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Lee Gilboa

Providence, RI      

Lee Gilboa is an Israeli composer, artist and audio engineer. In her work she uses speech, audio spatialization and vocal processing in order to address themes such as identity, gender, naming and objectification.
While at Berklee College of Music where she was mentored by Neil Leonard, Dr. Richard Boulanger and Dr. Jeff Baust, Gilboa got to perform and collaborate with a wide variety of musicians, artists and technologists such as Rui Penha, Robert Rich, Amnon Wolman and Terence Blanchard.
Between 2017-19 Lee lived in New York and attended Columbia University’s MFA Sound Art program, and worked closely with Seth Cluett and Nikolas Kakkoufa.
During this time she began her work as a curator for CT::SWaM’s ExChange series at Fridman gallery with Daniel Neumann, and developed her debut album ‘The Possibility of Sonic Portraiture’ which was released by Contour Editions. Lee’s work has been presented in venues such as Roulette Intermedium, The Cube in Virginia Tech, Fridman Gallery, Spectrum Multichannel Festival, Qubit Gallery, The Immersion Room in NYU and Resonance FM Radio to name a few.

Nowadays, Lee resides in Providence, RI, and is a Ph.D. student at Brown University’s Music and Multimedia Composition program. Her recent commissions include a 30-channel composition for The Honk-Tweet, and an electro acoustic composition for the group Verdant Vibes.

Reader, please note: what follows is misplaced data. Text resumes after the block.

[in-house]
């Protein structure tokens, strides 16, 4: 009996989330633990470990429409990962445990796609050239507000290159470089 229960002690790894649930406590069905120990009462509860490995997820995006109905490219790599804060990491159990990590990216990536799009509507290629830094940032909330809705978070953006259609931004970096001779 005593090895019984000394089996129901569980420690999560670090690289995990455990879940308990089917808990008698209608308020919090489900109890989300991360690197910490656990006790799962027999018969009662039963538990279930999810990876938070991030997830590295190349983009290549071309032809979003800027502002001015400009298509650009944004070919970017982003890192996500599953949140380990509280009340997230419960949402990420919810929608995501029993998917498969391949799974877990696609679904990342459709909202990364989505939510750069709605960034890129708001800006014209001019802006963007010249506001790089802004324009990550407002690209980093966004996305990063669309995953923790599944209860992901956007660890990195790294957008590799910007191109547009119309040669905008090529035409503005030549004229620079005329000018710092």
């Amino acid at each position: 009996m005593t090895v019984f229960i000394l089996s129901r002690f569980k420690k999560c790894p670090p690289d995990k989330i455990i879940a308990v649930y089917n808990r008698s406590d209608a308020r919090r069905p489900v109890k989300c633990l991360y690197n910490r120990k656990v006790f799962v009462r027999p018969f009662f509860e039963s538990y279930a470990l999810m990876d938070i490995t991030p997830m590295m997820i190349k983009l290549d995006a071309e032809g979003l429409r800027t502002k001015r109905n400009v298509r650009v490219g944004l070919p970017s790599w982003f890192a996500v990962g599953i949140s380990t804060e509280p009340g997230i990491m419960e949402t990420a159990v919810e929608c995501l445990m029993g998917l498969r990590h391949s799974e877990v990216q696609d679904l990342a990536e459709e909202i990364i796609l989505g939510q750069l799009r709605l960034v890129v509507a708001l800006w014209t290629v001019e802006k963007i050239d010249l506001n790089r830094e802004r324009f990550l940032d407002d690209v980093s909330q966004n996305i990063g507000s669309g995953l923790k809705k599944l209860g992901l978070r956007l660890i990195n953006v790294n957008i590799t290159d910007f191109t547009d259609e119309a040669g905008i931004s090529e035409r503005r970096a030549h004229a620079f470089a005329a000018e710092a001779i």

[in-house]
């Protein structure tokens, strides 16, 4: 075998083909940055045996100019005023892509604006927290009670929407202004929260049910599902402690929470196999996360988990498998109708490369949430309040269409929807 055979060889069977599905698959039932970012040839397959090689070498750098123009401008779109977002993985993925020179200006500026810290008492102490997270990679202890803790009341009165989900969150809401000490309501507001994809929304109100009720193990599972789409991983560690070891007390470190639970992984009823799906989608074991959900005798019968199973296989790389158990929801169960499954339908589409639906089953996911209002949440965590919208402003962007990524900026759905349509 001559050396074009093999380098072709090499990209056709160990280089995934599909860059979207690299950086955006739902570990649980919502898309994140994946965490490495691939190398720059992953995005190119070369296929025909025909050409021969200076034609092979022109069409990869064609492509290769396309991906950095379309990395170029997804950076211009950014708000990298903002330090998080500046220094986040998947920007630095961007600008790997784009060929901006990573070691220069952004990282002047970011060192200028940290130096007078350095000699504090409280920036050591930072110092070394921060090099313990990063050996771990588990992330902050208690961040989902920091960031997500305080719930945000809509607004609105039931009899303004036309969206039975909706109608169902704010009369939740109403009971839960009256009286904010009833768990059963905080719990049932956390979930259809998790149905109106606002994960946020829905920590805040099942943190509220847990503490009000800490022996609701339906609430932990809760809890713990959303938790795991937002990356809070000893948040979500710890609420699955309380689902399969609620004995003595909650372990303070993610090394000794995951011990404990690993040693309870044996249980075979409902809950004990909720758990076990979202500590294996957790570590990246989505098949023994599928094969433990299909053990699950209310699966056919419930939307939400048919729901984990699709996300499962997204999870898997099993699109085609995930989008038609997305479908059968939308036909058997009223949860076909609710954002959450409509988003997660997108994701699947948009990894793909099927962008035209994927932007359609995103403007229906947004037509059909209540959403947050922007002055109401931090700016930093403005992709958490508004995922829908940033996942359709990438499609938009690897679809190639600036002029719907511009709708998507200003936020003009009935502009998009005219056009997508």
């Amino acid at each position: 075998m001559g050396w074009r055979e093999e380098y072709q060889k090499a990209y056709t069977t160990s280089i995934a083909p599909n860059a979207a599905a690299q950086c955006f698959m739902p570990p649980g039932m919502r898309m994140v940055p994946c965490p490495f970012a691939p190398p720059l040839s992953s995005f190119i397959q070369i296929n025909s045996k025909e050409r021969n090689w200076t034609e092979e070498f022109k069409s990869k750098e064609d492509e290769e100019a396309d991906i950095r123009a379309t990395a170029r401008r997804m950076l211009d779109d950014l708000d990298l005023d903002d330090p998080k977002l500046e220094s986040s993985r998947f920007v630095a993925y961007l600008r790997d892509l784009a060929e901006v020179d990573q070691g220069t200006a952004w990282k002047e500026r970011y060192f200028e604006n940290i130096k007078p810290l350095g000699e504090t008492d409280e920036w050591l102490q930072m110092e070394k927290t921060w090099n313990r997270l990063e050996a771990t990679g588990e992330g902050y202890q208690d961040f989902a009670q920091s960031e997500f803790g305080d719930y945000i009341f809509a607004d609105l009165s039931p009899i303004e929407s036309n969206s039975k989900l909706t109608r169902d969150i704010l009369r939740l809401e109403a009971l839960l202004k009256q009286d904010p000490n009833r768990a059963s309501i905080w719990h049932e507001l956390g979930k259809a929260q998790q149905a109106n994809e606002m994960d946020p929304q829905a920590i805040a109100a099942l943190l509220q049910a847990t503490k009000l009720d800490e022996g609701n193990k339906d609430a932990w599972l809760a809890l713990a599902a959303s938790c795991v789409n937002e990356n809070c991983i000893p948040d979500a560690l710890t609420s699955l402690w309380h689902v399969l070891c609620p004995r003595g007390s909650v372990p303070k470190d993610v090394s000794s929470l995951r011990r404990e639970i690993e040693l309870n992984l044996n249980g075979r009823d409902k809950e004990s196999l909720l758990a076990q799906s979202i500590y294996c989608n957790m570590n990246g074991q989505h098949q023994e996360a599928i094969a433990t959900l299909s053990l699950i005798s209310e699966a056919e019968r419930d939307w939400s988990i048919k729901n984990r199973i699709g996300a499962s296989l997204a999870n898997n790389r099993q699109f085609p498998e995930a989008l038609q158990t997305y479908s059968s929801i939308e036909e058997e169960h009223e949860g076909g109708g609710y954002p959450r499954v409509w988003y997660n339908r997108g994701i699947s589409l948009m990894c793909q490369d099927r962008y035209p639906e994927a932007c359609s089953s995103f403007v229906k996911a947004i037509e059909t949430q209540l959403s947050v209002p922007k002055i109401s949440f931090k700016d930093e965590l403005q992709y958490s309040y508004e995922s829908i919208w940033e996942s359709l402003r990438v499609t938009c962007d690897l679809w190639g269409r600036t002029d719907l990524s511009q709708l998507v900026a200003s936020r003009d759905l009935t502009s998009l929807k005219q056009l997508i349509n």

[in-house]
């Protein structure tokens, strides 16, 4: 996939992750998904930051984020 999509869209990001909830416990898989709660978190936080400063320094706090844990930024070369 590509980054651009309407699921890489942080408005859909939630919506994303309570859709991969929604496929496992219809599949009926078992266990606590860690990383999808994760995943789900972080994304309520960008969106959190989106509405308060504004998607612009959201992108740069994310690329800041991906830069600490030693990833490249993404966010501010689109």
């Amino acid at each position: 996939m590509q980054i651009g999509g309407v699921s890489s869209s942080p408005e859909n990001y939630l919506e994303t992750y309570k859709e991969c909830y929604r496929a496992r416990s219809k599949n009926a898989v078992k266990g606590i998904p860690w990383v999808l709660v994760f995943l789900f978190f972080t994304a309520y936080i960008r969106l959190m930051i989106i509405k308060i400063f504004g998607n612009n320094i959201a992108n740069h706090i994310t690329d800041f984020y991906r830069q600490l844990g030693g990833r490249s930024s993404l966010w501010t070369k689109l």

In[n/ H]er Head

In[n/ H]er Head uses dialogue and recitation to explore self perception and definition. The inspiration behind In[n/ H]er Head lays in one of it’s biggest components- C.P Cavafy’s poem Walls.
Reading this poem I asked myself: How much of what we think defines us is our doing? What do we deny ourselves of unknowingly? Who are the builders we did not hear and why did we not hear them? What are our limits? What are themes that even in the back of our minds are not to be touched or talked about?

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What’s a Difference?

creating a collage out of the voices of 10 people from different ethnicities, professions, ages and genders, the piece examines the ways in which we form our own personal narrative that is comprised of global experiences; our narrative, complete as it may seem or feel to us, is only a fragment in a bigger story we are all a part of- the story of human kind. together, our “complete” fragments compose a bigger and more interesting story, a culture that is created out of collective and global experiences we go through individually.

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I have been dealing with learning disabilities my whole life. These difficulties were introduced to me as an extension of my identity, called Dyslexia.
Through the use of both computerized and human voices, Dyslexia questions the power of external categorization to define the entirety of an identity. The piece goes back and forth between generic definitions of dyslexia and excerpts from a dyslexia diagnosis in an attempt to consider the affects of the summary of an entire identity into one word, one problem.

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